DES MOINES, Iowa-It's time to leverage that pricing advantage.
Brian Scott of The Members Group here, acknowledged that credit unions are slightly behind the curve versus their banking counterparts when it comes to penetration, but a renewed focus on card products could change that.
"One of the reasons credit unions may have been behind is that they've had a little bit more conservative mentality when it comes to credit cards," he said. "We've definitely seen a trend of credit unions that sold their credit card portfolios and are now getting back into the business. Credit unions are starting to realize there is a lot of value in a credit card portfolio and they are starting to spend more time on marketing those portfolios."
Despite pricing cards with lower APRs than many competitors, typically at 9% to 11%, credit cards still provide a much higher yield than auto or home loans that are in the 4% range today, reminded Scott. The current environment could provide CUs with a unique opportunity to capitalize on disruption in the marketplace stemming from regulatory changes courtesy of Regulation E and the CARD Act, he believes.
"Even with regulation changes, I think credit unions are still ahead of the curve with what their rates and fees are compared to the rest of the industry," said Scott.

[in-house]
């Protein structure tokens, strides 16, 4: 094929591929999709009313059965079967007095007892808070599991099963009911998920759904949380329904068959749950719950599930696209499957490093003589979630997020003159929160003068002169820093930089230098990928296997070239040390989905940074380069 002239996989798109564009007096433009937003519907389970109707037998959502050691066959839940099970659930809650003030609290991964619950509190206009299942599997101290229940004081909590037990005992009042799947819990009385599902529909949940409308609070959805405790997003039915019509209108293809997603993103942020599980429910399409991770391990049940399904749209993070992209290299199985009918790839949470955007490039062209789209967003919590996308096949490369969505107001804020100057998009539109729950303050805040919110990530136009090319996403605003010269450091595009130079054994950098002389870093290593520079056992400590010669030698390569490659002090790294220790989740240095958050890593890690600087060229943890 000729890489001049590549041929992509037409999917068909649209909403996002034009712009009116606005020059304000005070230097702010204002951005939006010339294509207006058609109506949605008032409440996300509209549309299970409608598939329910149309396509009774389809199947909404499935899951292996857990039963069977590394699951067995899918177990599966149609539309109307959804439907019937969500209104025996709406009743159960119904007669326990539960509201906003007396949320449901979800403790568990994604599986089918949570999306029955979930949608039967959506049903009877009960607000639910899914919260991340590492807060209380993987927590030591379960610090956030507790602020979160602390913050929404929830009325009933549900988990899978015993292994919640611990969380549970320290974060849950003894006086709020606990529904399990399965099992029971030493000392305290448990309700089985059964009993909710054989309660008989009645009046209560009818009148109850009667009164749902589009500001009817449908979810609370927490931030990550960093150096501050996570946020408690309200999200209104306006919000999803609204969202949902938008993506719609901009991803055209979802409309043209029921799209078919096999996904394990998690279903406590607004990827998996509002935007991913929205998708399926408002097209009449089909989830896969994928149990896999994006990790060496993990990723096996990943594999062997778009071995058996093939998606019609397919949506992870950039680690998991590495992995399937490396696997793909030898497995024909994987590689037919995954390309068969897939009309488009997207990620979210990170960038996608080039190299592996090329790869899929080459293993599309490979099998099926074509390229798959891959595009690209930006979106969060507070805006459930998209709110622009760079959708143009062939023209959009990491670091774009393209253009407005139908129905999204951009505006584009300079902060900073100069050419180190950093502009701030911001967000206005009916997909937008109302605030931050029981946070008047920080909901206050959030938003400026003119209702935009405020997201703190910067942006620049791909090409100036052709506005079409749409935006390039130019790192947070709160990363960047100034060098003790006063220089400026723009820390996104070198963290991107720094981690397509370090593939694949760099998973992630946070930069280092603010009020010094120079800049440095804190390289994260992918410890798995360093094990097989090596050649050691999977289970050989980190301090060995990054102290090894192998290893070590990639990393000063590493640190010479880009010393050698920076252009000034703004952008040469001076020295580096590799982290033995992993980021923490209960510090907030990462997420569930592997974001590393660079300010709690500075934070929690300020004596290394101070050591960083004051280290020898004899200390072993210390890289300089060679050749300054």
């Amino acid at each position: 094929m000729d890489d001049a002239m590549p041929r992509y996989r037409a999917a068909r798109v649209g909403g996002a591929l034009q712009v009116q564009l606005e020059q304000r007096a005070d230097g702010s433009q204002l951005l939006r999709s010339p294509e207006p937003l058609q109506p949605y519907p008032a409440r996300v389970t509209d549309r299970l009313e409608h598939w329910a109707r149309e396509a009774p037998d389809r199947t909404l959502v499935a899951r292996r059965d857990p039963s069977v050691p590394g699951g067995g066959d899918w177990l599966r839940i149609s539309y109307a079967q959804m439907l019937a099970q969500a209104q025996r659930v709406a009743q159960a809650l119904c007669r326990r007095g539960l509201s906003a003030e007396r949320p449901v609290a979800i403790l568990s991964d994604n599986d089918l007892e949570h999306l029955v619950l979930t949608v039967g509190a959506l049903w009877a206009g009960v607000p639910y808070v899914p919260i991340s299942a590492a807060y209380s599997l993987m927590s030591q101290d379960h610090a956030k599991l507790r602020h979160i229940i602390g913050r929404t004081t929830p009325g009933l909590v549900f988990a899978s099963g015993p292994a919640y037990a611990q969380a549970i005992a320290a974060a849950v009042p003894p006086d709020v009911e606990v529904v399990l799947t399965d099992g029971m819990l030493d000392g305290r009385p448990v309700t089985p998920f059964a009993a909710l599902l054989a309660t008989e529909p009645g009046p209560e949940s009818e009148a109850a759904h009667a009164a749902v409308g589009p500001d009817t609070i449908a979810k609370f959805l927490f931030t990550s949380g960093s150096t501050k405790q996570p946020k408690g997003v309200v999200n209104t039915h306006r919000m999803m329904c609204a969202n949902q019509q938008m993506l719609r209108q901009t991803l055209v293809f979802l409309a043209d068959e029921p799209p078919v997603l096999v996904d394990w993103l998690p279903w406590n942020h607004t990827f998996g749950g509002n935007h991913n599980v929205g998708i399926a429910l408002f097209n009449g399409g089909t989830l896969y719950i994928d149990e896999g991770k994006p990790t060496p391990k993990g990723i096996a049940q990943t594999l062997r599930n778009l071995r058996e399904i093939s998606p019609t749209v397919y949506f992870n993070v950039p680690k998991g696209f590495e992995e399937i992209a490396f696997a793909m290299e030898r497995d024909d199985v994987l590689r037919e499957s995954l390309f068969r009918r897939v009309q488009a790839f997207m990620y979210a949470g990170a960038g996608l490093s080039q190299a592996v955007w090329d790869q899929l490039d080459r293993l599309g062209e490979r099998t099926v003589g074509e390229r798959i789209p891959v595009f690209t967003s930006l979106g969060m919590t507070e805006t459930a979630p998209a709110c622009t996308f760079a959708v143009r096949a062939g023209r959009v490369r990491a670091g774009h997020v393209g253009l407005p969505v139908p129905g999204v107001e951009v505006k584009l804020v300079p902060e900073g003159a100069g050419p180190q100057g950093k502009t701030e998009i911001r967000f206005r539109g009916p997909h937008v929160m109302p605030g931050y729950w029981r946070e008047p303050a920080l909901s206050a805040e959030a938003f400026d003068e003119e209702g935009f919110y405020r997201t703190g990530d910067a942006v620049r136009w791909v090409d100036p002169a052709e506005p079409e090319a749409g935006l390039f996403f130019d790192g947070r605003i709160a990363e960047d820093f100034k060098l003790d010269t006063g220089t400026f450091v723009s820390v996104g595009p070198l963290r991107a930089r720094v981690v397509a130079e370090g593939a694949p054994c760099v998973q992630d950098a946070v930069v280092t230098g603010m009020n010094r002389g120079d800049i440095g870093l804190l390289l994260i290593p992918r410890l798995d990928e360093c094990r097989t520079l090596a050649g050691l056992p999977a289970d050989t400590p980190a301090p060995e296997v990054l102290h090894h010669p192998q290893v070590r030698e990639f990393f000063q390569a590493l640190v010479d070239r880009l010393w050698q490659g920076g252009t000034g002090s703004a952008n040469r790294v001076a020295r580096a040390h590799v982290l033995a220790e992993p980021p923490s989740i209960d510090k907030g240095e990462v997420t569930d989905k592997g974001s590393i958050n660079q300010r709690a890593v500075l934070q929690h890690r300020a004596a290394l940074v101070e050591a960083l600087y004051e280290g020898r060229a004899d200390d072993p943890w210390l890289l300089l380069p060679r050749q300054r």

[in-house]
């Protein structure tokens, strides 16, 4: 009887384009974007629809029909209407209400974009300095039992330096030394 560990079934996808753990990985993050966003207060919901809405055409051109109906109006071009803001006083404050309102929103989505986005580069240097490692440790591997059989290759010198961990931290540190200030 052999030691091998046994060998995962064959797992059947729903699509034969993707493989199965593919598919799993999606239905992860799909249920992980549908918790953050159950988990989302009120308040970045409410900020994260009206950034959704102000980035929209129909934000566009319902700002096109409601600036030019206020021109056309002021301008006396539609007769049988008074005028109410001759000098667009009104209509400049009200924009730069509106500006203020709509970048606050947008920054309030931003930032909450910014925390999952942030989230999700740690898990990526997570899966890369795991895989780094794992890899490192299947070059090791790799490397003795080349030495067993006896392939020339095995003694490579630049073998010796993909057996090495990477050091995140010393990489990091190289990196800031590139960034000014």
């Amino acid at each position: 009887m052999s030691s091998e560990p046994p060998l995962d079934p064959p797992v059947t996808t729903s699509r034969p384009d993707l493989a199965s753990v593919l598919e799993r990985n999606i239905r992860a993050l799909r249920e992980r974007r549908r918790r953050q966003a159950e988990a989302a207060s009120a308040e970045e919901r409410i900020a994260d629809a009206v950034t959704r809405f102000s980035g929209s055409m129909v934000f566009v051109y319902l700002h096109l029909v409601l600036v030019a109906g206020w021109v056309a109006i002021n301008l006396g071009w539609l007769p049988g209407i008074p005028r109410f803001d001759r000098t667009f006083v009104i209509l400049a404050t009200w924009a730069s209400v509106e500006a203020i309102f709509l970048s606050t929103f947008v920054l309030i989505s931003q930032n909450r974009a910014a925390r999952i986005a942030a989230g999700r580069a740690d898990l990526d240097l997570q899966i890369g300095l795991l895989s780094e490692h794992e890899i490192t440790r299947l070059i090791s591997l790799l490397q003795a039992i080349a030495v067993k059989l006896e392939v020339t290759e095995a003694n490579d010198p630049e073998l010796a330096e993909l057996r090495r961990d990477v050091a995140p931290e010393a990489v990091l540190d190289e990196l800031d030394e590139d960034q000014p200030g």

While many consumers are cutting back on traditional use of credit, they are still using cards frequently, Scott pointed out. Consumers may have changed behavior and ceased using cards to finance big-ticket items, he suggested, but many have also turned to plastic for day-to-day transactions and payments, relying on cards to work as financial management tools.
Still, most individuals using cards "might be carrying a smaller balance, but they still aren't paying it all off every month," Scott noted. Balance transfers from banks also provide value to both the credit union and the consumer, he added. Scott suggested CUs look at adopting rewards programs that focus on the issuer by offering breaks on penalty fees, rate cuts on other loans, or boosting rates on deposit products to increase adoption and use of card products. "Those kinds of thing really drive value back to the credit union has been very successful," he said.